PJ: What are Omnify Software’s main product lines, and what has been selling best of late?
CC: Our core PLM module still remains our best selling module, however more often than not new customers are opting to include our Quality and Project modules, as they recognize the benefits of having such key functionality integrated with the engineering data. Two years ago we created a product line called RapidStart, which is targeted at start-ups and small businesses that provides key functionally at a very attractive price point. We have seen a major growth with this product line since its inception.
PJ: Are there any particular PLM capabilities that you have and no-one else (or hardly anyone else)?
CC: Unfortunately, in our particular space, enterprise software, every vendor will tell you they can do everything that anyone else can do. While that may be conceptually true, the reality is that most charge exorbitant consulting fees and take months and sometimes years to deliver solutions. I think the big difference between our system and our competitors is that we provide all of our functionally in an “out-of-the-box” manner with high level configuration tools that allows our customer to get up and running as well as fully-integrated with their other business applications in a matter of days.
PJ: Who would be your sweet spot customer?
CC: Our sweet spot for customers is generally small to mid-sized business (under US$500 million revenue) with complex products that generally include electrical, mechanical, and software components. Typical industries for us would be Electronic Manufacturers, Medical Devices, Telecom, Aerospace & Defense (A&D), and Automotive.
Most of our business is done in the US although we have seen significant growth in the past three years in the European market. Most of our business in Asia and the Middle East is a result of US headquartered companies. We have quite a few customers with over 300 users, but on average the number of users is in the 50-100 range.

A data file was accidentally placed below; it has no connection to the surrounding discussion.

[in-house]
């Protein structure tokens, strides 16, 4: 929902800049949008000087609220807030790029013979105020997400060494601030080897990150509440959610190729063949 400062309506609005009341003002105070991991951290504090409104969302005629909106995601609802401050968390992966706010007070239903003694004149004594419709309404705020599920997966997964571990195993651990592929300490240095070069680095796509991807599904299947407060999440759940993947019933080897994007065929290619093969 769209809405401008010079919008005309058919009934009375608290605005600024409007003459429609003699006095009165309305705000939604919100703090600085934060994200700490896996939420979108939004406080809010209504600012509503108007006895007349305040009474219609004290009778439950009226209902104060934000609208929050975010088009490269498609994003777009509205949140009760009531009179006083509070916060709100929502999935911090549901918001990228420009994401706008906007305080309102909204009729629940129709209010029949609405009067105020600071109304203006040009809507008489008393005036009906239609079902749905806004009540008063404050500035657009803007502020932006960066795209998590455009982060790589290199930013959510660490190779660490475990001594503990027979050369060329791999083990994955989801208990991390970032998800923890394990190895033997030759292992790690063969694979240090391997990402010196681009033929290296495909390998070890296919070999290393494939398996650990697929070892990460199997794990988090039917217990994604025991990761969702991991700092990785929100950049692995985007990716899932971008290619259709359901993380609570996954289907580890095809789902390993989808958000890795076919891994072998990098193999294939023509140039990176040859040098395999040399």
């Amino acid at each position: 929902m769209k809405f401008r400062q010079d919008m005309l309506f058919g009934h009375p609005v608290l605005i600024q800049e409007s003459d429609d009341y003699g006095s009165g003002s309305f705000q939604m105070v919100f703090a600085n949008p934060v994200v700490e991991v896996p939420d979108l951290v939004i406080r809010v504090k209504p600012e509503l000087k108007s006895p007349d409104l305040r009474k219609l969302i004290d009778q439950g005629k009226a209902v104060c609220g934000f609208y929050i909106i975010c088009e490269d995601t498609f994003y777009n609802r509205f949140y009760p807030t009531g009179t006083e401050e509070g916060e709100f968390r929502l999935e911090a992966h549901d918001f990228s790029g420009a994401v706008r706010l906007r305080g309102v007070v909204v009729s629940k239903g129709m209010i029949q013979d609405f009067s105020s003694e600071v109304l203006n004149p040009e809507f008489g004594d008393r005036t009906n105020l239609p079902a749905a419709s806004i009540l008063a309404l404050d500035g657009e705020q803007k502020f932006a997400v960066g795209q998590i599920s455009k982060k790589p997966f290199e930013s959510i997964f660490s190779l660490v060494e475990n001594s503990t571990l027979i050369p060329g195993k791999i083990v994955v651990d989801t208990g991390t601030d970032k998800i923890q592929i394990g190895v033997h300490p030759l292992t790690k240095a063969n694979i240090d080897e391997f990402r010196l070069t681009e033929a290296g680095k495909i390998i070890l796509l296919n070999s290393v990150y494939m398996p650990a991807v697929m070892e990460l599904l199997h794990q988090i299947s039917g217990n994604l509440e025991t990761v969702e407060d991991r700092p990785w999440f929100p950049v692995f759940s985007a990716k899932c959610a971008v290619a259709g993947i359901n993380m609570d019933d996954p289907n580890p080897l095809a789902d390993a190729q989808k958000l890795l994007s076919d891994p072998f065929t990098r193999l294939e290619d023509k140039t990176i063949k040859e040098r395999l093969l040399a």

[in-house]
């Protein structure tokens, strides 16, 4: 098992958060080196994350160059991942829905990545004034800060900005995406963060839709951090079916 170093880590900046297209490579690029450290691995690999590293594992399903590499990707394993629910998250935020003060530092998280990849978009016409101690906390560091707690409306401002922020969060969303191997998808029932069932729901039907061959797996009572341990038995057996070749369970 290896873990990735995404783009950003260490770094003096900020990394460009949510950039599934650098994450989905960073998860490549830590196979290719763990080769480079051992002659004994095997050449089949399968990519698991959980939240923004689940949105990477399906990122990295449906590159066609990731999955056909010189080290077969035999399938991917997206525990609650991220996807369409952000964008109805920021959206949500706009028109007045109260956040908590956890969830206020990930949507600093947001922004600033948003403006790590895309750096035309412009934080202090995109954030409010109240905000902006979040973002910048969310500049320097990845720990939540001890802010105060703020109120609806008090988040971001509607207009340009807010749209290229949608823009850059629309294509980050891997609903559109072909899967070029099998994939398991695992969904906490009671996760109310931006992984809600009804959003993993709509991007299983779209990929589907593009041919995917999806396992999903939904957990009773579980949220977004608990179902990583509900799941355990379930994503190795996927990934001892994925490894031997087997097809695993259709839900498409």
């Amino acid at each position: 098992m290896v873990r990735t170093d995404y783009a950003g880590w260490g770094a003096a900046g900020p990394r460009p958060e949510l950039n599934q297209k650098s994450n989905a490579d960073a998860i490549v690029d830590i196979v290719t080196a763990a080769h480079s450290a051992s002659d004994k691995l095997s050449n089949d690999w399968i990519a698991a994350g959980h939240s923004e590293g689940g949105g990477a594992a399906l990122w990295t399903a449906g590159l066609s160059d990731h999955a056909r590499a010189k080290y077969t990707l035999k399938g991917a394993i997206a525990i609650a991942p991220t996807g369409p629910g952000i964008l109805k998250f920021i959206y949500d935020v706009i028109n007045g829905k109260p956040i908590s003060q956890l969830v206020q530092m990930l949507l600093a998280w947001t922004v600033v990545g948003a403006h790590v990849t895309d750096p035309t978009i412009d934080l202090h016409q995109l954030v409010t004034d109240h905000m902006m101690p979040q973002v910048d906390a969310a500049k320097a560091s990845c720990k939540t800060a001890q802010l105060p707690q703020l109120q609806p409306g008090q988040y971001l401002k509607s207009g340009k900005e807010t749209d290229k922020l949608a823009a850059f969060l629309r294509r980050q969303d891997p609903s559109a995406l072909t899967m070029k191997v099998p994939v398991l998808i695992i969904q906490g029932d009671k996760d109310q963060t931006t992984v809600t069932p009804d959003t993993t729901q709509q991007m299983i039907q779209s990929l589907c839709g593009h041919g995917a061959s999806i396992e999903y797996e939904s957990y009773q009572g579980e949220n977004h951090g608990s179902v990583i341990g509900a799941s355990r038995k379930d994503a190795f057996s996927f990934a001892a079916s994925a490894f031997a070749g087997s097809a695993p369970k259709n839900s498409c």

PJ: What is your competitive landscape, and why do you win over or lose to these competitors?
CC: Our typical competitors would be Arena Solutions, Oracle Agile PLM, and Aras. On occasion we’ll see PTC, Dassault, and Siemens. In general, we win based on our breadth of offering and out-of-the-box functionality. Generally when we lose it’s either because the prospect has had experience and a comfort level with another system or because a customer is looking for an On-Demand/software as a service (SaaS) model. Of course, we aim to address that last issue very soon.
PJ: Incidentally, what are your views and actions towards going multi-tenant SaaS/on-demand or not?
CC: We do have plans for offering an on-demand solution, and will probably have some formal announcements later this year. Our plan is to be able to offer on-demand, on-premises, and hybrid solutions and allow the customers to decide the best model that suits their needs.
PJ: What is your view on linking PLM with plant automation and manufacturing execution systems (MES) a la Siemens Automation (and Dassault in part with the recent Intercim acquisition)? Is there any interest on your side to follow suit?
CC: Since releasing our Manufacturing Process Management module in 2009, several customers have exhibited interest in a more formal integration with their (or their contract manufacturers’) MES systems. Such integration is not in our immediate future but will remain on our roadmap and elevated with customer demand.